Nostalgia Tracks: Lorde’s Teen Angst Anthem “Ribs”

Lorde

We can talk it so good. We can make it so divine.

You’re probably asking yourself, “Is a song by Lorde really old enough to be considered a nostalgia track?” Nostalgia doesn’t necessarily have to mean that something is old; nostalgia is the wistful reflection and love of the past. It’s a weird feeling – almost a feeling you can’t quite put your finger on, but when it hits, it washes over in bliss. And what is more nostalgic, and terribly embarrassing, than reminiscing on those early teenage years? I may have only been 16 about 3.5 years ago, but sometimes it feels like so much longer than that.

Pure Heroine - Lorde

Pure Heroine – Lorde

2013 was the year I was 16, the year Lorde was 16, and the year Lorde’s debut album Pure Heroine (September 30, 2013 via Lava Records) was released. Although the singer and I live on different sides of the world, being a teenager is universal. Pure Heroine is full of pure, angst-y teen anthems; it was the soundtrack to every kickback my friends threw and every late night car drive we went on. Thinking back on those seemingly endless nights, I feel the urge to cringe because of the corny, sad, carefree, awkward moments I can recall. There’s a definite sense of relief that those are just memories now. Although I don’t particularly miss being 16, I miss the moments attached to that age, and that time in my life.

Lorde may be an international pop star who is also a poet beyond her years, but Pure Heroine has a way of making all listeners feel like they can relate to Lorde. I never questioned the lyrics because she sang with a strong sense of conviction, which may be what some other young artists lack. Lorde, born Ella Yelich-O’Connor, was able to release a strikingly beautiful record based upon a not-so-pretty age. It is a pop album that is full of substance and deep emotion. She was vulnerable and as honest as any teen girl who’s baring her soul to the world could be.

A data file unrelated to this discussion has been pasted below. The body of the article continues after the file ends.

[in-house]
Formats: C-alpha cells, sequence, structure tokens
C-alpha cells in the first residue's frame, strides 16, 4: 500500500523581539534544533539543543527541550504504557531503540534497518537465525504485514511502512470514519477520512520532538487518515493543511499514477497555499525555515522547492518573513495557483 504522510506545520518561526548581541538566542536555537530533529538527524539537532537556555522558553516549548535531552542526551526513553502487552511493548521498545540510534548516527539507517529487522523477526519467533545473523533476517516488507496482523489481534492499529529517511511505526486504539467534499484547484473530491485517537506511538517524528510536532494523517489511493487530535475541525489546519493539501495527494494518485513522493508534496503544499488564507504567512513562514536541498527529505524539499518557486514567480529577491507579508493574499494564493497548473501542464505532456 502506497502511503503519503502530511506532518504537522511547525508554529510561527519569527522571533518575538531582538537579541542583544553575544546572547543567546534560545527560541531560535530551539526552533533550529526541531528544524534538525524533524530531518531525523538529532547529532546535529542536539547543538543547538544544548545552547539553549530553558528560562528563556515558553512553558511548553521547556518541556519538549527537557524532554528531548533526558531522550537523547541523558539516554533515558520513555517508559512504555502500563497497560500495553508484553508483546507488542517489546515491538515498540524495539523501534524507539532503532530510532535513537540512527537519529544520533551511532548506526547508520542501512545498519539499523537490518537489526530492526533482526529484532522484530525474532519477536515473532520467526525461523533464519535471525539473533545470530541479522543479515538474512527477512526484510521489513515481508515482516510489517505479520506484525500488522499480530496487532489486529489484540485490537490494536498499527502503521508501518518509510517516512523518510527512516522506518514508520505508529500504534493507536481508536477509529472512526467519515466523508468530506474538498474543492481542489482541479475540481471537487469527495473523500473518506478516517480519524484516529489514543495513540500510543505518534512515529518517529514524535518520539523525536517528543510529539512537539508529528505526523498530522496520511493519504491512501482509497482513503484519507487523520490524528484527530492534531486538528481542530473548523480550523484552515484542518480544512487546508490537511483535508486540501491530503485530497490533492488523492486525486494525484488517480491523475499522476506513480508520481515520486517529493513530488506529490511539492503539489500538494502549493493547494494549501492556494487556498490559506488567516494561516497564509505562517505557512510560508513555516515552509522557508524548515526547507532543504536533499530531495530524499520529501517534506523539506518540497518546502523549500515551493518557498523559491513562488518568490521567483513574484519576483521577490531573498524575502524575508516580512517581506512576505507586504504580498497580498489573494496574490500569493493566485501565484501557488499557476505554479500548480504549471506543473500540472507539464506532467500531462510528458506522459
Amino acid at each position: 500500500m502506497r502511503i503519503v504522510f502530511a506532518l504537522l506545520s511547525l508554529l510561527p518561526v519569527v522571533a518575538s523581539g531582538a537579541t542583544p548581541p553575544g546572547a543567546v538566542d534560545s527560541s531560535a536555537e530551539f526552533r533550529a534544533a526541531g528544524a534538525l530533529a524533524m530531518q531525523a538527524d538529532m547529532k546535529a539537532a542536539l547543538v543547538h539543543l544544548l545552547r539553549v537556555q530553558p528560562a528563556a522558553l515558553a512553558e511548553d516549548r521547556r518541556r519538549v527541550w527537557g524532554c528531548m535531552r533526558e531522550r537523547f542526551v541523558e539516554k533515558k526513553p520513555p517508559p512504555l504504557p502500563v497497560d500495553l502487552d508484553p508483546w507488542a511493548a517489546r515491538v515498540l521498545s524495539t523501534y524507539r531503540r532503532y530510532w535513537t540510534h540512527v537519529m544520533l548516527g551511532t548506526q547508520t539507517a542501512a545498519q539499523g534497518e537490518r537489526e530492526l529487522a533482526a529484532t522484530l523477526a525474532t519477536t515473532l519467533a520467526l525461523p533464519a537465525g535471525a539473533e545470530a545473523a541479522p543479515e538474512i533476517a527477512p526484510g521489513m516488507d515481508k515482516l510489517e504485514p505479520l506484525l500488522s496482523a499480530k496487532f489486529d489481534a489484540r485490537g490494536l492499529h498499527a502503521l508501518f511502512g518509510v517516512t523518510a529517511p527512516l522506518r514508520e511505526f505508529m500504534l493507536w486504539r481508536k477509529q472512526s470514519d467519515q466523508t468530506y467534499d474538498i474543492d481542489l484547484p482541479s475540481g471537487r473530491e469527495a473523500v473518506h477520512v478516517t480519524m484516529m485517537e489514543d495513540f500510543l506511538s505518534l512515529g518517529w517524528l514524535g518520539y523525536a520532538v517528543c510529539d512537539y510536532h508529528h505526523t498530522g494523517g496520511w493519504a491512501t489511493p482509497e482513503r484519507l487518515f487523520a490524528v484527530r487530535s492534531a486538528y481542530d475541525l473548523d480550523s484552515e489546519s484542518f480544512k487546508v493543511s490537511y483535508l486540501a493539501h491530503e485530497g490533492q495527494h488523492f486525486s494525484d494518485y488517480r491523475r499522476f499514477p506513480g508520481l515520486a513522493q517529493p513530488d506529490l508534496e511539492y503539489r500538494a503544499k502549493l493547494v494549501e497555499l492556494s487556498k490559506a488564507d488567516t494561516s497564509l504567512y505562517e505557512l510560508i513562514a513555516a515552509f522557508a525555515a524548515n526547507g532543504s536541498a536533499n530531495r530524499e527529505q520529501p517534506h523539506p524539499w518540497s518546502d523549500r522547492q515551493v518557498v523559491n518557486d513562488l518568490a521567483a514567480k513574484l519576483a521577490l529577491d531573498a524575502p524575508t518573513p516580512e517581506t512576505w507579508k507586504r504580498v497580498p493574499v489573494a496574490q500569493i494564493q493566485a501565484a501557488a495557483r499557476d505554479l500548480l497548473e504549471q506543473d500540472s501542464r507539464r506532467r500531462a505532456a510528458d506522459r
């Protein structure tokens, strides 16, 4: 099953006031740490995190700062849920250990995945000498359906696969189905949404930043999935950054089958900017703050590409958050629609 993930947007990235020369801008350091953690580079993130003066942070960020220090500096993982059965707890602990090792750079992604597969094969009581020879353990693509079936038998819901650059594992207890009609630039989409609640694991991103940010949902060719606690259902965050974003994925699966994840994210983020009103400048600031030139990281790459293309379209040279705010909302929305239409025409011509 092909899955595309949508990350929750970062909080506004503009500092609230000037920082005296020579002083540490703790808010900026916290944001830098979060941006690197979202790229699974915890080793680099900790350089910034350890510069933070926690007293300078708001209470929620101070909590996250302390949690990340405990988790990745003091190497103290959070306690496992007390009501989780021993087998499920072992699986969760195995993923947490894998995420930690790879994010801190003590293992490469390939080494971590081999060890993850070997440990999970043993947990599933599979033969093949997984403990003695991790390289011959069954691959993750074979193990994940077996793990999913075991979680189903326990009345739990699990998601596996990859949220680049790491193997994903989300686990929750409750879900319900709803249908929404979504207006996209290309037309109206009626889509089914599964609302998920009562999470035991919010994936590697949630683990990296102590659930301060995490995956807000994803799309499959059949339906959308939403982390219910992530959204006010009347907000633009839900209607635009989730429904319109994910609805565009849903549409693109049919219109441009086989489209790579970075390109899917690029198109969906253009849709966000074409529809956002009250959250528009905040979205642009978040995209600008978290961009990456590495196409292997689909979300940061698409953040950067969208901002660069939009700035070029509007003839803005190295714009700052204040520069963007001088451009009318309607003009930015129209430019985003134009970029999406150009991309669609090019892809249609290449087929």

Watch: “Ribs” (live) – Lorde


When I listened to Pure Heroine recently for the first time in a little while, each song instantly had me reflecting on where I was and who I was at 16. Really, there’s always been a song that stood out to me the most. I don’t know if this song means so much to me because of the the lyrics, or the way Lorde sings each line like she’s just yearning for more time in the present… I’m going to go with all of the above. The tune on the record that hit me the most, in all of its angsty glory, is “Ribs.” The song opens with an ambient, droning buzz that makes you want to stare into space, looking at nothing in particular. The songstress is often heard saying she wrote the song about “growing old… and throwing a party when [her] parents were away.”

The drink you spilt all over me
“Lover’s Spit” left on repeat
My mom and dad let me stay home
It drives you crazy getting old